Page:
Mass, nutrient and oxygen budgets for the northeastern Atlantic Ocean
- 1Ifremer, Laboratoire de Physique des Océans, UMR6523, CNRS, Ifremer, IRD, UBO, Plouzané, France
- 2CNRS, Laboratoire de Physique des Océans, UMR6523, CNRS, Ifremer, IRD, UBO, Plouzané, France
- 3CNRS, Laboratoire des sciences de l'Environnement Marin, UMR6539, CNRS, IRD, UBO, Plouzané, France
- 4CNRS, Chimie Marine, UMR7144, AD2M, CNRS & Université Pierre et Marie Curie Paris VI, Place Georges Teissier, 29682 Roscoff, France
- 5Instituto de Investigaciones Marinas (CSIC), Vigo, Spain
Abstract. The northeast Atlantic is a key horizontal and vertical crossroads region for the meridional overturning circulation, but basic nutrient and oxygen fluxes are still poorly constrained by observations in the region. A surface to bottom northeast Atlantic Ocean budget for mass, nutrients (nitrate and phosphate) and oxygen is determined using an optimization method based on three surveys of the OVIDE transect (from Greenland to Portugal) completed with the World Ocean Atlas 2009. Budgets are derived for two communicating boxes representing the northeastern European basin (NEEB) and the Irminger Sea.
For the NEEB (Irminger) box, it is found that 30% of the mass import (export) across the OVIDE section reach (originate from) the Nordic Seas, while 70% are redistributed between both boxes through the Reykjanes Ridge (9.3 ± 0.7 × 109 kg s−1).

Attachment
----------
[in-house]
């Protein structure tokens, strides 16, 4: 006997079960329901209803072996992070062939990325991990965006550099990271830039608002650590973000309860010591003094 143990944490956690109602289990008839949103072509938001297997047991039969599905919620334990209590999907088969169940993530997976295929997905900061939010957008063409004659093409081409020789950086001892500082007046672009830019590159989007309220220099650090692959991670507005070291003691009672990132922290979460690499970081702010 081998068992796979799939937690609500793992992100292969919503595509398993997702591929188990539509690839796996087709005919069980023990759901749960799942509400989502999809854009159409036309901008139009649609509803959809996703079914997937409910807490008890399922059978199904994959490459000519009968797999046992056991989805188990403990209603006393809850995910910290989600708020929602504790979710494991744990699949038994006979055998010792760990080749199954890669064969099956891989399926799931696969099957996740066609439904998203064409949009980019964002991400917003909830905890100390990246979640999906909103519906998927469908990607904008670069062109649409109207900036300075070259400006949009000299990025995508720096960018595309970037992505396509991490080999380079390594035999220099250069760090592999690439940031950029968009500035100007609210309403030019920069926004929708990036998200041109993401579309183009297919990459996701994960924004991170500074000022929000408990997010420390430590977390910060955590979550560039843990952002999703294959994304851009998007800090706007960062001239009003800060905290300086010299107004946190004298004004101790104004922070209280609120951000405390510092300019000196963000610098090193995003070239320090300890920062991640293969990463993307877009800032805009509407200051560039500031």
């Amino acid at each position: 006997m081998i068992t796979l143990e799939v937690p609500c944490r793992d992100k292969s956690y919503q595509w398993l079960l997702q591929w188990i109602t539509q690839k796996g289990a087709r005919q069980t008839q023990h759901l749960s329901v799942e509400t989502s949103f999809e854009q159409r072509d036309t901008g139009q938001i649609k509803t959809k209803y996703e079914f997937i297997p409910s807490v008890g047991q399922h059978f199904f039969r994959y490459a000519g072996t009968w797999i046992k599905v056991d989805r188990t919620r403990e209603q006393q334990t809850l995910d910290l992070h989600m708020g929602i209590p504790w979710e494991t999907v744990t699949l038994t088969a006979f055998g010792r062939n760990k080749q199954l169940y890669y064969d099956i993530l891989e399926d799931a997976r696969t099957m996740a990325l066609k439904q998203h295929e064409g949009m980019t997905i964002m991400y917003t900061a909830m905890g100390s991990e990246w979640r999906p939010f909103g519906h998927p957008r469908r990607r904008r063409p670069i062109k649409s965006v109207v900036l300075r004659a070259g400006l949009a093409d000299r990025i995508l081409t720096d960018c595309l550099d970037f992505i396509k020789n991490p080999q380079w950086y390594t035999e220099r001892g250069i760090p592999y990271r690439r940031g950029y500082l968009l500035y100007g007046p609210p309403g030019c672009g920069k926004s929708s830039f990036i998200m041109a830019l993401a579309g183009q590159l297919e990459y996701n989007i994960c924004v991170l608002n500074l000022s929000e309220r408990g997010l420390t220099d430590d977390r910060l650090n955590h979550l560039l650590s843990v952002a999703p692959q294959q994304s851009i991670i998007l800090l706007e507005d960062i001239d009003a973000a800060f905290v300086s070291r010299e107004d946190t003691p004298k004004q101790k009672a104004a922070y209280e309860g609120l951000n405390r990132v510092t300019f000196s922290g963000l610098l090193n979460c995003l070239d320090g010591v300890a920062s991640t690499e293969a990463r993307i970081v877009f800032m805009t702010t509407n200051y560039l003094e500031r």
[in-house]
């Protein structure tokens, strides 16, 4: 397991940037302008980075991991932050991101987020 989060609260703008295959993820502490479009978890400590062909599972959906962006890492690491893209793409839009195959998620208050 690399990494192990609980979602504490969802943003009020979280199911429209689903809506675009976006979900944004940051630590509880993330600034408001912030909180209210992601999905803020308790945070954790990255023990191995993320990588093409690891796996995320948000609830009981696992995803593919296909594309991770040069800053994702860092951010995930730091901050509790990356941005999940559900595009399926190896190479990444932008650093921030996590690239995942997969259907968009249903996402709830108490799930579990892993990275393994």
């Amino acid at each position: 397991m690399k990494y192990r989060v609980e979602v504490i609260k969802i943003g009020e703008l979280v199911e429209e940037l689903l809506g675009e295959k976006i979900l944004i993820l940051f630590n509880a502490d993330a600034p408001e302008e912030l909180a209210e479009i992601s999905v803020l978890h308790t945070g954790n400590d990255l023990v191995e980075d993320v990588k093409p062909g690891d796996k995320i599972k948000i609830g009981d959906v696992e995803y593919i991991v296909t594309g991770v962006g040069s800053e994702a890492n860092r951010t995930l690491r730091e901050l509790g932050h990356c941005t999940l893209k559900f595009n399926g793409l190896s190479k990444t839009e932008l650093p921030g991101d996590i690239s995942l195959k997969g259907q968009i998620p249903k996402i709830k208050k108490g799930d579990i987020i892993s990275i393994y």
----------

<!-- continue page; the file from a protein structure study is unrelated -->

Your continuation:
Net biological source/sink terms of nitrate point to both the Irminger and NEEB boxes as net organic matter production sites (consuming nitrate at a rate of –7.8 ± 6.5 kmol s−1 and –8.4 ± 6.6 kmol s−1, respectively). Using a standard Redfield ratio of C : N = 106 : 16, nitrate consumption rates indicate that about 40 TgC yr−1 of carbon is fixed by organic matter production between the OVIDE transect and the Greenland–Scotland Ridge. Nutrient fluxes also induce a net biological production of oxygen of 73 ± 60 kmol s−1 and 79 ± 62 kmol s−1 in the Irminger and NEEB boxes, which points to the region as being autotrophic.
The abiotic air–sea oxygen flux leads to an oceanic oxygen uptake in the two regions (264 ± 66 kmol s−1 in the north and 443 ± 70 kmol s−1 in the south). The abiotic flux is partitioned into a mixing and a thermal component. It is found that the Irminger Sea oceanic oxygen uptake is driven by an air–sea heat flux cooling increasing the ocean surface oxygen solubility. Over the northeastern European basin the mixing component is about half the thermal flux, presumably because of the oxygen minimum in the subtropical thermocline.